Confessions of a researchaholic

February 14, 2017

Ghost in the Shell

Filed under: Imaginary,Real — liyiwei @ 5:20 pm
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There is a peculiar kind of pleasure for senior people to reminisce their junior experiences, as I discovered after getting older.

The first trailer closely matches the original anime, which is also available on Netflix.

Like many contemporary Japanese anime, the story can be confusing for people not familiar with the genre. But it seems quite clear from the second trailer, and different from the original story.

Race can be a sensitive issue for Hollywood, but watch how the Japanese react to the casting of this movie. This should be no surprise for people who understand the Japanese culture in general.

April 5, 2015

Furious 7

Filed under: Real — liyiwei @ 10:40 am
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They actually parachuted the cars for real instead of CG ๐Ÿ™‚

March 7, 2014

Double-edged sword

Filed under: Real — liyiwei @ 5:32 pm
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I found Bobby Fischer against the World a fascinating documentary about a particular kind of talent (chess) of a unique individual (Bobby Fischer, widely considered as the greatest chess player of all time who later self-destructed into an outcast) at a particular era (cold war, with chess being one of the competitions to showcase US/Soviet supremacy).

One interesting point pursued in the movie is about the specific type of brain that enables superior chess play may also cause certain psychological issues.
One can make a more general point in that unusual brains, as double-edged swords, can produce special talents as well as abnormal behaviors, as have been seen in geniuses across different disciplines such as musicians, artists, scientists, and mathematicians.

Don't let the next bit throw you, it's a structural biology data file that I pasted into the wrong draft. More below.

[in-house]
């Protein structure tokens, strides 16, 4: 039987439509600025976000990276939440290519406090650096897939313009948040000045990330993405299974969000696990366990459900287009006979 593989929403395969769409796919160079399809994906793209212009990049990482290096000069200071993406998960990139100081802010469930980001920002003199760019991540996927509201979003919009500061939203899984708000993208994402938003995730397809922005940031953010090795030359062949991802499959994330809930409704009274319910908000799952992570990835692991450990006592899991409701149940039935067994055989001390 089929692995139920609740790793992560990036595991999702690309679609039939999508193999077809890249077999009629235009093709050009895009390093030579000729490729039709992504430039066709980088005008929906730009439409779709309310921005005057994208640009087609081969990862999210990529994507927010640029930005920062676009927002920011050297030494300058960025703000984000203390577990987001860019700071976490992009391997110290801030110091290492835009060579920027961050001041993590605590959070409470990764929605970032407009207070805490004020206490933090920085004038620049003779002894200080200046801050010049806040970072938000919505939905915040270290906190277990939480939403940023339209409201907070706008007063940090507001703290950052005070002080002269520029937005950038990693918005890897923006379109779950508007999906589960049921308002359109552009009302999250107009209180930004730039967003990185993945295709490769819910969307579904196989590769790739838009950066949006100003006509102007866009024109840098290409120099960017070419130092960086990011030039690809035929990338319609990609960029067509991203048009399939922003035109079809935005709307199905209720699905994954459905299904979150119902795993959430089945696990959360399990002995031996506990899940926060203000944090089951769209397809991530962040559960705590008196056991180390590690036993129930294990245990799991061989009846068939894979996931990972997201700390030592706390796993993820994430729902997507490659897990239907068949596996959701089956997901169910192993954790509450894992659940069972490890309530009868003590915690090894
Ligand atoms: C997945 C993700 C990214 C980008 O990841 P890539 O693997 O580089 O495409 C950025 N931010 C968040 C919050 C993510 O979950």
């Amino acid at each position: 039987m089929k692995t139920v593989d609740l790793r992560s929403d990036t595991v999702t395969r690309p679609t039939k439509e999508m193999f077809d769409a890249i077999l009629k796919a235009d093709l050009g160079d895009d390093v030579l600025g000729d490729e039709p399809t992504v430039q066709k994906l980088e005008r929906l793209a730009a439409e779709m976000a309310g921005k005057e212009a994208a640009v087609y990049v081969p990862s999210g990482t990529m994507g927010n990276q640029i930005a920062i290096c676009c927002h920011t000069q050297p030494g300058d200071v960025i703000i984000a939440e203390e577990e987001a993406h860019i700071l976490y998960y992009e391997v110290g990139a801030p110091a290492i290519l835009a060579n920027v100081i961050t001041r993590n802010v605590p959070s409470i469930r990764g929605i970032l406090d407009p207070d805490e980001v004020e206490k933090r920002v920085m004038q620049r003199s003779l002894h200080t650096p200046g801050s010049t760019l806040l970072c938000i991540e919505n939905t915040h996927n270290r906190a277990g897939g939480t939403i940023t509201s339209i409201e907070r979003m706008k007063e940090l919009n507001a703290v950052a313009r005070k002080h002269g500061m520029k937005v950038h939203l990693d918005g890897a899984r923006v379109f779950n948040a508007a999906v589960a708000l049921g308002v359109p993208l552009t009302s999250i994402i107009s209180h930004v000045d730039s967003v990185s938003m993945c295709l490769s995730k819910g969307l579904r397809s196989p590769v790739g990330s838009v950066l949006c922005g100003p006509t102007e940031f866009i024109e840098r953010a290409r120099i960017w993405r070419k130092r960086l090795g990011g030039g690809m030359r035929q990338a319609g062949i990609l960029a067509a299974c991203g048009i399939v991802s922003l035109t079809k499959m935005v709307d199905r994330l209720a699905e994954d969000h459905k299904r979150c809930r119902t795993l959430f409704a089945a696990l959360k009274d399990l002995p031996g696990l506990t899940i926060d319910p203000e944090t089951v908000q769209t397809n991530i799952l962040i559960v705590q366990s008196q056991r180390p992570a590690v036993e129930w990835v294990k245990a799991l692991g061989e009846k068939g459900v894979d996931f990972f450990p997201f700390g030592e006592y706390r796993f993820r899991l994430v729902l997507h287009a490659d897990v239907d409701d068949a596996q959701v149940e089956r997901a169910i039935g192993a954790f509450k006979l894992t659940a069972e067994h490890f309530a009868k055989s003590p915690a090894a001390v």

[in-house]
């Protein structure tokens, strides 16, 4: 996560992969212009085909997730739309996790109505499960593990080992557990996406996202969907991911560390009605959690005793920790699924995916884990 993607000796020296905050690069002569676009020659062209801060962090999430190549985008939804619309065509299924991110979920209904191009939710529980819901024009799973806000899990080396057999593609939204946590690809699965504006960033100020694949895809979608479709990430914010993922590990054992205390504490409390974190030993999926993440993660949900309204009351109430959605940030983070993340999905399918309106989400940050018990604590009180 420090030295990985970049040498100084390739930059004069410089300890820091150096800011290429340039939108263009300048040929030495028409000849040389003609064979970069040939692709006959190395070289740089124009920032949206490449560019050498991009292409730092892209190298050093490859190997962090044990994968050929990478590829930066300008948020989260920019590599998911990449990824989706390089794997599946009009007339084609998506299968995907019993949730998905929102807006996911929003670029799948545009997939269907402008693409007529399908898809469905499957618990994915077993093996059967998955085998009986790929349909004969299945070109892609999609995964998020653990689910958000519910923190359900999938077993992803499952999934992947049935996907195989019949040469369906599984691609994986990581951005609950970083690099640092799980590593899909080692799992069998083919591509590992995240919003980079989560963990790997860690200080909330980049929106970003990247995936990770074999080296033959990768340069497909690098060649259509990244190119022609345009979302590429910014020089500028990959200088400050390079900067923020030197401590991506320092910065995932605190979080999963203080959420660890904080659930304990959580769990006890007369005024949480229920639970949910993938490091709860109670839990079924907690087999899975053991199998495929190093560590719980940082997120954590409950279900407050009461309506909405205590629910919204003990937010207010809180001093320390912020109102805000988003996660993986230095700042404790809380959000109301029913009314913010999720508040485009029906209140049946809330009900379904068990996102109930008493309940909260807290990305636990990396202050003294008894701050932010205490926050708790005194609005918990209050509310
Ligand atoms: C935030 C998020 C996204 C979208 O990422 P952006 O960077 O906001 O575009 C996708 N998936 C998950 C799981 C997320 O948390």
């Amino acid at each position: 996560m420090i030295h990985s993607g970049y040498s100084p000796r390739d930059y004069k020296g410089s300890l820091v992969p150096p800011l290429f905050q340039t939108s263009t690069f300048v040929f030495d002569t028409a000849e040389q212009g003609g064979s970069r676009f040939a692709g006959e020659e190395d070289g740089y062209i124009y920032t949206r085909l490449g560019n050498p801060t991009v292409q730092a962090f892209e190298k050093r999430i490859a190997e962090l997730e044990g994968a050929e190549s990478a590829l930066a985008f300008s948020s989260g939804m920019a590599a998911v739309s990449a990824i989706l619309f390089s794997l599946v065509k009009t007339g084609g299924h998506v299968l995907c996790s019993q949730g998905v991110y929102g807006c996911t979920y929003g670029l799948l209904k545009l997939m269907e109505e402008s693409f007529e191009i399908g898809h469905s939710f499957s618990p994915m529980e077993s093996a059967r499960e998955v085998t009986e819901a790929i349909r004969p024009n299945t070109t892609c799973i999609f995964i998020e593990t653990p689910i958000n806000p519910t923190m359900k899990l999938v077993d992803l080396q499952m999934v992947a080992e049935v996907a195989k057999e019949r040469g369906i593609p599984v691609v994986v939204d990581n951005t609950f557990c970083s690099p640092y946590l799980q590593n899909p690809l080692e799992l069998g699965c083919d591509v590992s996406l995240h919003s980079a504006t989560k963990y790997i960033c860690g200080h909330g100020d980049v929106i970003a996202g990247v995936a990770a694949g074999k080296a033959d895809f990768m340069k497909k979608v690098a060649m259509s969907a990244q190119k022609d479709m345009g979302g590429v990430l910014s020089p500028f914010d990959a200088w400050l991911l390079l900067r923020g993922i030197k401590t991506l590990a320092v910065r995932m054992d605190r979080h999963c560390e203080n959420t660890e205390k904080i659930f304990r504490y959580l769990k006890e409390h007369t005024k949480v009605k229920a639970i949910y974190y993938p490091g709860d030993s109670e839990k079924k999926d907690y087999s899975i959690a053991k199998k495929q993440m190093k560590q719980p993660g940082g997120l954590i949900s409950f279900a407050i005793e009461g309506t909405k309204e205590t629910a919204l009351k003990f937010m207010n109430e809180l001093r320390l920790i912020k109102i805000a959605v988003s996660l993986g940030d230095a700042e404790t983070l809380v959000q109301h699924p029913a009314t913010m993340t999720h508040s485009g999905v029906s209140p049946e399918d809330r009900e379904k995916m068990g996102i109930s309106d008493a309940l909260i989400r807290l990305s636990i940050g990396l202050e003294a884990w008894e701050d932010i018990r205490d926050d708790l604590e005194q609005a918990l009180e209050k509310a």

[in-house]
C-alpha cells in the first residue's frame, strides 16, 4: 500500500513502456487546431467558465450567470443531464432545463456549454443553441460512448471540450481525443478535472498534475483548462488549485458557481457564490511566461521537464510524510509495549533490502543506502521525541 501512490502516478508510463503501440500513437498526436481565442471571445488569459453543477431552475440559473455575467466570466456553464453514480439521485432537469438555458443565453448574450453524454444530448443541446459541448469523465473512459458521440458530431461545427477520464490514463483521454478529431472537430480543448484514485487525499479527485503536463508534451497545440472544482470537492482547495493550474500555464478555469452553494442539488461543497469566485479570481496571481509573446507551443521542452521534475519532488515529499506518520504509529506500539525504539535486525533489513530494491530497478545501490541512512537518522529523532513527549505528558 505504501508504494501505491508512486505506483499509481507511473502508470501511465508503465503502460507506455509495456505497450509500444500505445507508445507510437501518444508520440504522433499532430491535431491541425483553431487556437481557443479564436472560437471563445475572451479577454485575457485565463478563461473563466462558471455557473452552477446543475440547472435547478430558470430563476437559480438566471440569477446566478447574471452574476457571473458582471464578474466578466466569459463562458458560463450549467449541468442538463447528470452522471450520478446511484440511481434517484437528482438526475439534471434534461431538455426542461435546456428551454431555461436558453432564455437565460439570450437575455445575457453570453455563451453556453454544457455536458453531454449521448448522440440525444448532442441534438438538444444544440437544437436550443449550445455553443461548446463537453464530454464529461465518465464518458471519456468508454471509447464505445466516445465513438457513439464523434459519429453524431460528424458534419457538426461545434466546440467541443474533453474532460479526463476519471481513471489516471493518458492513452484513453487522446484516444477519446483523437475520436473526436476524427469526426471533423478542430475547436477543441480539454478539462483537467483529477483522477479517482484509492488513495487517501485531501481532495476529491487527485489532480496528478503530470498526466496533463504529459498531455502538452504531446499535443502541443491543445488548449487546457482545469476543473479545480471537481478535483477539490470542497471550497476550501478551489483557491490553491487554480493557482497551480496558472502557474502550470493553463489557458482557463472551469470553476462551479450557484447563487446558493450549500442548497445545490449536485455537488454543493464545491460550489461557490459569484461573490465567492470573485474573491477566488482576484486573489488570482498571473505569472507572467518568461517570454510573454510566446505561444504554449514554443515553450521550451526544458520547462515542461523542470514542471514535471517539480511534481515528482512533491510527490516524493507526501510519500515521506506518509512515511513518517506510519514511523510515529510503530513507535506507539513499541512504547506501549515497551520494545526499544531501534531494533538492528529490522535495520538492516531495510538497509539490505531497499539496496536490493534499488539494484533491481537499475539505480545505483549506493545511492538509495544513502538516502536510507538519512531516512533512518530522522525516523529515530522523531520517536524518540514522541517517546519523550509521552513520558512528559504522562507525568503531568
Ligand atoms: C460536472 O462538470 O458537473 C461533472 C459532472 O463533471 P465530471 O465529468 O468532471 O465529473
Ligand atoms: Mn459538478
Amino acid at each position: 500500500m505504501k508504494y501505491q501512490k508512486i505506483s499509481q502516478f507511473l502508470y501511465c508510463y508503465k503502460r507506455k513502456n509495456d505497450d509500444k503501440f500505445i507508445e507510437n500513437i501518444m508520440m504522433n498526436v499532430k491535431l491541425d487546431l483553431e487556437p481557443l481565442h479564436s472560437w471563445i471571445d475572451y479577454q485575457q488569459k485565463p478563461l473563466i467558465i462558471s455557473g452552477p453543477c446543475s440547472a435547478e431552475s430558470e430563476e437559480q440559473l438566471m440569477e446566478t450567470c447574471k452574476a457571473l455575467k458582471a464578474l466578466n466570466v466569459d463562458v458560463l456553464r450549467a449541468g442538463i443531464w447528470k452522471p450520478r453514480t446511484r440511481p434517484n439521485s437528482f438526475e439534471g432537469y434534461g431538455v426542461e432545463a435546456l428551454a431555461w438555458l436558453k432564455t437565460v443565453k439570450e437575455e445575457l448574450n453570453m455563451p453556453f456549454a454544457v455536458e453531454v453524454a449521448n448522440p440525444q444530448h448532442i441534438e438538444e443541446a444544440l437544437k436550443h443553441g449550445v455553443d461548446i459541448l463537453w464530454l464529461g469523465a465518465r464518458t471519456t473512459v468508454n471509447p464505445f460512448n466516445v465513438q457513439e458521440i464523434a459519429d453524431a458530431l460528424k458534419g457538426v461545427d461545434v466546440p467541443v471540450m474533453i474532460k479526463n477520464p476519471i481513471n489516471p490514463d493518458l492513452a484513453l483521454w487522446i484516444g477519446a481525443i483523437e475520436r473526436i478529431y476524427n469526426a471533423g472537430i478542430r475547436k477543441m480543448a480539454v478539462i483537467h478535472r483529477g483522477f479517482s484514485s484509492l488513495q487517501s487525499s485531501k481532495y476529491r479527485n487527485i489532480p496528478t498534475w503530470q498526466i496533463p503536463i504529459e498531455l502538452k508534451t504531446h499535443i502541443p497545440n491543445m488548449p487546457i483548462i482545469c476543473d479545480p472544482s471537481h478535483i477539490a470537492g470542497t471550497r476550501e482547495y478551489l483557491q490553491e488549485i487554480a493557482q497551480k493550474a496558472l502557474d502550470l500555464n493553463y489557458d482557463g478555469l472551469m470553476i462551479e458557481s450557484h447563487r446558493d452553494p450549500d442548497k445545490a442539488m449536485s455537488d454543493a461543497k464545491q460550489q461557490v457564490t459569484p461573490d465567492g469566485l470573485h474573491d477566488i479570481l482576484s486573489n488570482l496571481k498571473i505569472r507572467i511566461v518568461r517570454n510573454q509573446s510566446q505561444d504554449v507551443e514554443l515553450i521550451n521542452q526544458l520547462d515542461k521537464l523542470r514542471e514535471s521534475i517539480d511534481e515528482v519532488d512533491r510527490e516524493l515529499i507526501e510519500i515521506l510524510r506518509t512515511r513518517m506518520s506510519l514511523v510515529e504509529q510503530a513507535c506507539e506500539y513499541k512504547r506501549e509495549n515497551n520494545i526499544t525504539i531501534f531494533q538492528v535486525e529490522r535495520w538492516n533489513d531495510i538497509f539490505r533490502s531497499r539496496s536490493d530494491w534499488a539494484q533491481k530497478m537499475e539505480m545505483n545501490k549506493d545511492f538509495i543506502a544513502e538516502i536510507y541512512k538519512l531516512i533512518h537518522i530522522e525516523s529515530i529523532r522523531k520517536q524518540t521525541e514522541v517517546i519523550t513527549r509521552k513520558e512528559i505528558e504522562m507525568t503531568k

December 22, 2013

Two recent movies

Filed under: Imaginary,Real — liyiwei @ 11:51 pm
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Every computer scientist’s wet dream:

Every computer scientist’s nightmare:

July 28, 2013

The matrix concert

Filed under: Imaginary,Real — liyiwei @ 1:54 pm
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I went to the Matrix in Concert with the San Francisco Symphony conducted by Don Davis, who is also the composer for the Matrix trilogy.

Basically, what they did is to play the first matrix movie with music accompanied by the orchestra.
I enjoyed the show for a variety of reasons: I am a fan of the original movies, the visual setup (black dressing + green lighting) is fitting, and the music integrates seamlessly with the movie.

The most interesting aspect is that the music adds (yet) another layer of performance + reality, over the original movie, which is already layered. The music starts with the opening scenes and ends after the end credits. So the entire show starts before the movie starts and ends after the movie ends. In a movie theater, most audience would walk out during the end credits, but we should sit through this one. (It was very funny to see a few folks who left during the end credits.)

What has not changed is that I want to be agent Smith if I can choose to become one of the characters.
๐Ÿ™‚

February 14, 2013

Liberal art

Filed under: Imaginary,Real — liyiwei @ 6:40 pm
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This is a random collection of thoughts after watching this movie, liberal arts, on a recent flight.

I like the movie; it is funny, informational, and the characters are cute (especially the one played by Elizabeth Olsen).

I finally got what it meant by liberal art college: basically, the kind of schools that trains one to be a generalist rather than for a specific profession. Quote from the movie: “I majored in English and minored in history just to make sure I am fully unemployable”.